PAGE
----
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News: Genome Maintenance Research Program

Genetic balancing act

Friday, August 3rd, 2018

A recent study showing that protein called RADX helps regulate the process of DNA repair may help us better understand why some cancers are more or less resistant to certain therapies

Grant bolsters kidney cancer immunotherapy research

Friday, May 11th, 2018

Kimryn Rathmell, MD, PhD, Cornelius Abernathy Craig Professor of Medicine and director of the Division of Hematology and Oncology at Vanderbilt-Ingram Cancer Center (VICC), has received a grant to research the role of immunosuppression in the tumor microenvironment for kidney cancer.

VICC study sheds new light on Von Hippel-Lindau syndrome

Monday, March 12th, 2018

A new study by W. Kimryn Rathmell, MD, PhD, and colleagues, reveals a gene mutation’s role in Von Hippel-Lindau syndrome, a genetically inherited disease which causes tumor growth in several organs.

Rathmell elected to ASCO nominating committee

Tuesday, December 19th, 2017

W. Kimryn Rathmell, MD, PhD, Cornelius A. Craig Professor of Medicine and director of the Division of Hematology and Oncology at Vanderbilt University Medical Center (VUMC), has been elected to the nominating committee of the American Society of Clinical Oncology (ASCO).

DNA damage repair: molecular insights

Thursday, December 7th, 2017

The first line of defense against skin cancer is the ability to repair DNA damage caused by UV light. Walter J. Chazin, PhD, and colleagues investigated how XPA – a protein involved in the repair of certain DNA damage – interacts with DNA and the effects of several disease-associated mutations in XPA on its molecular structure and ability to bind DNA.

Radiation and pulmonary fibrosis

Thursday, November 16th, 2017

Radiation-induced pulmonary fibrosis — tissue scarring that can permanently impair lung function — limits the delivery of therapeutic radiation doses to non-small cell lung cancer. To develop strategies for preventing or reducing fibrosis, Michael Freeman, Ph.D., and colleagues are exploring the cell types and factors that contribute to the radiation-induced fibrotic response.

HDAC3 role in B-cell development

Monday, August 7th, 2017

Histone deacetylases (HDACs) are enzymes that modulate gene expression and have important roles in development and disease. HDAC inhibitors are active against lymphoma, and understanding the roles of specific HDACs is important for further therapeutic development. Scott Hiebert, Ph.D., and colleagues used a mouse model to explore the role of HDAC3 in the early development […]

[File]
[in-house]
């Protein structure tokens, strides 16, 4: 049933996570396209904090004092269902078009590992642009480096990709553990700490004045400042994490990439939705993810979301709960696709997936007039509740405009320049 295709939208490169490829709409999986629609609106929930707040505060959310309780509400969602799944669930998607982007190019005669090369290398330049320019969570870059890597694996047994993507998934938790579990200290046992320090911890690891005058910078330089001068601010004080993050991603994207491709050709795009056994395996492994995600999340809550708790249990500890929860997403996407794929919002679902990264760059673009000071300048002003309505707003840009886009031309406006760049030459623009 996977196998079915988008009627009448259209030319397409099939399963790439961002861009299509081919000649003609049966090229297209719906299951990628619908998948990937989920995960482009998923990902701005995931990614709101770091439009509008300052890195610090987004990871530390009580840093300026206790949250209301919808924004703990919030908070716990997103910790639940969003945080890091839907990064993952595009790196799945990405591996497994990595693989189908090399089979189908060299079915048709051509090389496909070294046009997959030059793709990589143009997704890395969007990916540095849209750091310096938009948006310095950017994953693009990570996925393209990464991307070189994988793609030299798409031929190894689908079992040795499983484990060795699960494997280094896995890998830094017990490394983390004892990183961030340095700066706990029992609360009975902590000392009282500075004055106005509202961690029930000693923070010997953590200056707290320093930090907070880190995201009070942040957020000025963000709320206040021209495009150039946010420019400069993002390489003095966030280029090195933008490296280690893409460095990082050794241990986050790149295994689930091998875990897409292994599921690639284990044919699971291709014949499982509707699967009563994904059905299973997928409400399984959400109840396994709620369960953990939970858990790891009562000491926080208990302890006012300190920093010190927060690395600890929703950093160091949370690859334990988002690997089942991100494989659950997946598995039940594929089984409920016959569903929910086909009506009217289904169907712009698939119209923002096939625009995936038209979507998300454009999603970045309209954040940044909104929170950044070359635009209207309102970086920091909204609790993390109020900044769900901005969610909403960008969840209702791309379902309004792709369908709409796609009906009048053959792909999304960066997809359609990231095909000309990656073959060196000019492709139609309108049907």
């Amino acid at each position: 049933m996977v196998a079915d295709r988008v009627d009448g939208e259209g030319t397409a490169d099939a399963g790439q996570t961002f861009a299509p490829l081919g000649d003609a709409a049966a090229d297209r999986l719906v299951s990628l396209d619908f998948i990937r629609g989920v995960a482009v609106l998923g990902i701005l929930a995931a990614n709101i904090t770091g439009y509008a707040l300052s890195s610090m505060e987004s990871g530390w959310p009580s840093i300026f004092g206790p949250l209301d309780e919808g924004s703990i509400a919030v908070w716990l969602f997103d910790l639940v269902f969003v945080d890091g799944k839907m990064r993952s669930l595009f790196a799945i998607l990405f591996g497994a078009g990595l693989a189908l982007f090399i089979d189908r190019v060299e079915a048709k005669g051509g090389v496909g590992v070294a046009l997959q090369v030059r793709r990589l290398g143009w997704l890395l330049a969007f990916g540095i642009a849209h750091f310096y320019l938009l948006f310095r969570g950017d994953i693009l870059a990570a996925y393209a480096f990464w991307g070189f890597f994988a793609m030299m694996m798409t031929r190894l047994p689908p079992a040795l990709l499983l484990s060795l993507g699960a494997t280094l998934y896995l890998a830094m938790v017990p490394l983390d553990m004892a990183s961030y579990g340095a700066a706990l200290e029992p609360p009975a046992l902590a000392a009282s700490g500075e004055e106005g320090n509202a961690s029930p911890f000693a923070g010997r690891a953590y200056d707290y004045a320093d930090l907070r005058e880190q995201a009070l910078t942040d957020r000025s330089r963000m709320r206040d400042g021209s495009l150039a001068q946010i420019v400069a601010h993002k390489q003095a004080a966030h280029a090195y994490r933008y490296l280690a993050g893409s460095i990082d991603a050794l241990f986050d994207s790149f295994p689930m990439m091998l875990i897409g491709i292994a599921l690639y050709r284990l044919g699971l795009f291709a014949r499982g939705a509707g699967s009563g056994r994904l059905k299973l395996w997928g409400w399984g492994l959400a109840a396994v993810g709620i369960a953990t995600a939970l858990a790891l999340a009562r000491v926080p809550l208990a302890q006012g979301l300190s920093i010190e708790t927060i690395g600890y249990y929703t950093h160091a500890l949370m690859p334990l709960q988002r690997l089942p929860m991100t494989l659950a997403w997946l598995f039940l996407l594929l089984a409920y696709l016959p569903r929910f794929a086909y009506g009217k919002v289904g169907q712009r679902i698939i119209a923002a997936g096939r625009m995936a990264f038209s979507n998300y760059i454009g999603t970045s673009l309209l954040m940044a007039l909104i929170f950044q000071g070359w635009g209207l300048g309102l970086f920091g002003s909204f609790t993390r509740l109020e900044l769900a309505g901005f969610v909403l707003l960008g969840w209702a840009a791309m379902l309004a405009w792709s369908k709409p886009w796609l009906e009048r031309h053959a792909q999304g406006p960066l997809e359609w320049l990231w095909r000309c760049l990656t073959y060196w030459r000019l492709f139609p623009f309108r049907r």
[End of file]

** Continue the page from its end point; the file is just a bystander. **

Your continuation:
Study identifies protein’s role in chemotherapy resistance

Friday, July 21st, 2017

Researchers at Vanderbilt University Medical Center (VUMC) have discovered a protein that may lead to a new way to prevent resistance and improve outcomes for patients whose cancers have mutations in the tumor suppressor gene BRCA2. The protein, RADX, is a DNA-binding protein. It regulates the activity of an enzyme called RAD51, which helps repair tumor-promoting […]

Repriming replication roadblocks

Thursday, June 15th, 2017

Damage to DNA can stall the machinery that faithfully replicates DNA from cell to cell. Failed DNA replication can have health consequences such as cancer. An ancient primase polymerase – PrimPol – helps the replication machinery skip over common lesions and restarts DNA synthesis by “repriming” further away from roadblocks. Now in a study published […]

Vanderbilt’s W. Kimryn Rathmell named to ASCI leadership post

Thursday, April 20th, 2017

W. Kimryn Rathmell, M.D., Ph.D., director of the Division of Hematology/Oncology at Vanderbilt University Medical Center (VUMC), has been named vice president of The American Society for Clinical Investigation (ASCI). W. Kimryn Rathmell, M.D., Ph.D. Rathmell, who is the Cornelius Abernathy Craig Professor of Medicine, will serve a four-year term, initially as vice president, then […]

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